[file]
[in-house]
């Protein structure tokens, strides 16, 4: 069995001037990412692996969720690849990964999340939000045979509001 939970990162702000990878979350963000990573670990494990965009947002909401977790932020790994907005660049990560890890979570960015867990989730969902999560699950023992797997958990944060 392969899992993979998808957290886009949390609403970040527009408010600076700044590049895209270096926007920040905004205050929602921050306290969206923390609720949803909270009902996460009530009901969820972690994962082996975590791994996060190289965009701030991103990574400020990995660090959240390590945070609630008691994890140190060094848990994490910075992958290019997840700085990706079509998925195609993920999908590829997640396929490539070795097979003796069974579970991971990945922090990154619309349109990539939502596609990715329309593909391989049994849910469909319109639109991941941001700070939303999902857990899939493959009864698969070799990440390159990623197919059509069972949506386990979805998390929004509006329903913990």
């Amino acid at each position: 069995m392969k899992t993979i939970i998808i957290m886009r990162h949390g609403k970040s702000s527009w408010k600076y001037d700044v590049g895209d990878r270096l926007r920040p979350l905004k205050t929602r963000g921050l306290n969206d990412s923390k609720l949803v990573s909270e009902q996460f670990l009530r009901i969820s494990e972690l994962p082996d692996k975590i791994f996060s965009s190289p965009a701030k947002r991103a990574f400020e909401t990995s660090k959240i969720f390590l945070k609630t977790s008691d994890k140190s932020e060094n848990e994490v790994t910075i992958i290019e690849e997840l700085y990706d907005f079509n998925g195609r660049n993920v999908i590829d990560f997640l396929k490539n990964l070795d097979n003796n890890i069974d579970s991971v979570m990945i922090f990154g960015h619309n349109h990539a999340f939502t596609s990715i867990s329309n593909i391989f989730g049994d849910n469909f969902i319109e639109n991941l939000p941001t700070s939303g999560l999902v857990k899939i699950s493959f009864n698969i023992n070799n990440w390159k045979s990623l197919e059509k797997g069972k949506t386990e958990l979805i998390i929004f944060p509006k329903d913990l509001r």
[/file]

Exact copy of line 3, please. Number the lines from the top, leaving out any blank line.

């Amino acid at each position: 069995m392969k899992t993979i939970i998808i957290m886009r990162h949390g609403k970040s702000s527009w408010k600076y001037d700044v590049g895209d990878r270096l926007r920040p979350l905004k205050t929602r963000g921050l306290n969206d990412s923390k609720l949803v990573s909270e009902q996460f670990l009530r009901i969820s494990e972690l994962p082996d692996k975590i791994f996060s965009s190289p965009a701030k947002r991103a990574f400020e909401t990995s660090k959240i969720f390590l945070k609630t977790s008691d994890k140190s932020e060094n848990e994490v790994t910075i992958i290019e690849e997840l700085y990706d907005f079509n998925g195609r660049n993920v999908i590829d990560f997640l396929k490539n990964l070795d097979n003796n890890i069974d579970s991971v979570m990945i922090f990154g960015h619309n349109h990539a999340f939502t596609s990715i867990s329309n593909i391989f989730g049994d849910n469909f969902i319109e639109n991941l939000p941001t700070s939303g999560l999902v857990k899939i699950s493959f009864n698969i023992n070799n990440w390159k045979s990623l197919e059509k797997g069972k949506t386990e958990l979805i998390i929004f944060p509006k329903d913990l509001r």